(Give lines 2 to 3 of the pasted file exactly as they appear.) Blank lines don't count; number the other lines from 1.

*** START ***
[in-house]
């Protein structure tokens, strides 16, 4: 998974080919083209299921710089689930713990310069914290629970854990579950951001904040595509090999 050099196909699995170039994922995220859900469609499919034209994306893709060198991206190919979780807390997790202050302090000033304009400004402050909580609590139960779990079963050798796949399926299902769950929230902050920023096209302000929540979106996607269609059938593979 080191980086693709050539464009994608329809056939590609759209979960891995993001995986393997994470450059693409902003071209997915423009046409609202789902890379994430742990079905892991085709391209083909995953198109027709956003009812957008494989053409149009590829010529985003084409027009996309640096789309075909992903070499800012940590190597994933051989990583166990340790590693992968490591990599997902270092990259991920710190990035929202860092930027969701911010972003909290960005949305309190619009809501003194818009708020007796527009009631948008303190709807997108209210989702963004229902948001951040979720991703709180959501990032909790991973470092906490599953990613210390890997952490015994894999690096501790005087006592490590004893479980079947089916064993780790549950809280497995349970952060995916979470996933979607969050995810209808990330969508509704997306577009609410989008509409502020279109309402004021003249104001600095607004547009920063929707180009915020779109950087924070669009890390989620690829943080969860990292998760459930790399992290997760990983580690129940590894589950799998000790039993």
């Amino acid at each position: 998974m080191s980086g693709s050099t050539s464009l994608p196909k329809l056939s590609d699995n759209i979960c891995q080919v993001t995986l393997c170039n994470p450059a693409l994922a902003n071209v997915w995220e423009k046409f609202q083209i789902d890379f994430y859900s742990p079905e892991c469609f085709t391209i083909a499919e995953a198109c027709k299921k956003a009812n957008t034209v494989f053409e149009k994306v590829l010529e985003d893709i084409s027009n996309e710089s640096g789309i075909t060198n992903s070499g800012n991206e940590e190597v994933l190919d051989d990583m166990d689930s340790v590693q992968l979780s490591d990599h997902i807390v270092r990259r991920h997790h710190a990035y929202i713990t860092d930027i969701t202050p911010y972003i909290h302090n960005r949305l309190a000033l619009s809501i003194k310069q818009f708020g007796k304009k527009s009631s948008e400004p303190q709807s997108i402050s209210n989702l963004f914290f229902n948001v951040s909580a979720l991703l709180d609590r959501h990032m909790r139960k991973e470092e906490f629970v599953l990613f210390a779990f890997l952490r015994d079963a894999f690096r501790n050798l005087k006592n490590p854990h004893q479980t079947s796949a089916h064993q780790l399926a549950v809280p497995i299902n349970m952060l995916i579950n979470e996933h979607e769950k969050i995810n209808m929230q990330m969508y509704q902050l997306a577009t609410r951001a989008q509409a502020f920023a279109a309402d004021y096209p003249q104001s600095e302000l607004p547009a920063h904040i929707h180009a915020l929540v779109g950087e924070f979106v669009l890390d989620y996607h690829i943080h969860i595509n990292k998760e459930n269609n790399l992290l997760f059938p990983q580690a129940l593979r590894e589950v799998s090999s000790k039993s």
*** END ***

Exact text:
């Protein structure tokens, strides 16, 4: 998974080919083209299921710089689930713990310069914290629970854990579950951001904040595509090999 050099196909699995170039994922995220859900469609499919034209994306893709060198991206190919979780807390997790202050302090000033304009400004402050909580609590139960779990079963050798796949399926299902769950929230902050920023096209302000929540979106996607269609059938593979 080191980086693709050539464009994608329809056939590609759209979960891995993001995986393997994470450059693409902003071209997915423009046409609202789902890379994430742990079905892991085709391209083909995953198109027709956003009812957008494989053409149009590829010529985003084409027009996309640096789309075909992903070499800012940590190597994933051989990583166990340790590693992968490591990599997902270092990259991920710190990035929202860092930027969701911010972003909290960005949305309190619009809501003194818009708020007796527009009631948008303190709807997108209210989702963004229902948001951040979720991703709180959501990032909790991973470092906490599953990613210390890997952490015994894999690096501790005087006592490590004893479980079947089916064993780790549950809280497995349970952060995916979470996933979607969050995810209808990330969508509704997306577009609410989008509409502020279109309402004021003249104001600095607004547009920063929707180009915020779109950087924070669009890390989620690829943080969860990292998760459930790399992290997760990983580690129940590894589950799998000790039993």
């Amino acid at each position: 998974m080191s980086g693709s050099t050539s464009l994608p196909k329809l056939s590609d699995n759209i979960c891995q080919v993001t995986l393997c170039n994470p450059a693409l994922a902003n071209v997915w995220e423009k046409f609202q083209i789902d890379f994430y859900s742990p079905e892991c469609f085709t391209i083909a499919e995953a198109c027709k299921k956003a009812n957008t034209v494989f053409e149009k994306v590829l010529e985003d893709i084409s027009n996309e710089s640096g789309i075909t060198n992903s070499g800012n991206e940590e190597v994933l190919d051989d990583m166990d689930s340790v590693q992968l979780s490591d990599h997902i807390v270092r990259r991920h997790h710190a990035y929202i713990t860092d930027i969701t202050p911010y972003i909290h302090n960005r949305l309190a000033l619009s809501i003194k310069q818009f708020g007796k304009k527009s009631s948008e400004p303190q709807s997108i402050s209210n989702l963004f914290f229902n948001v951040s909580a979720l991703l709180d609590r959501h990032m909790r139960k991973e470092e906490f629970v599953l990613f210390a779990f890997l952490r015994d079963a894999f690096r501790n050798l005087k006592n490590p854990h004893q479980t079947s796949a089916h064993q780790l399926a549950v809280p497995i299902n349970m952060l995916i579950n979470e996933h979607e769950k969050i995810n209808m929230q990330m969508y509704q902050l997306a577009t609410r951001a989008q509409a502020f920023a279109a309402d004021y096209p003249q104001s600095e302000l607004p547009a920063h904040i929707h180009a915020l929540v779109g950087e924070f979106v669009l890390d989620y996607h690829i943080h969860i595509n990292k998760e459930n269609n790399l992290l997760f059938p990983q580690a129940l593979r590894e589950v799998s090999s000790k039993s």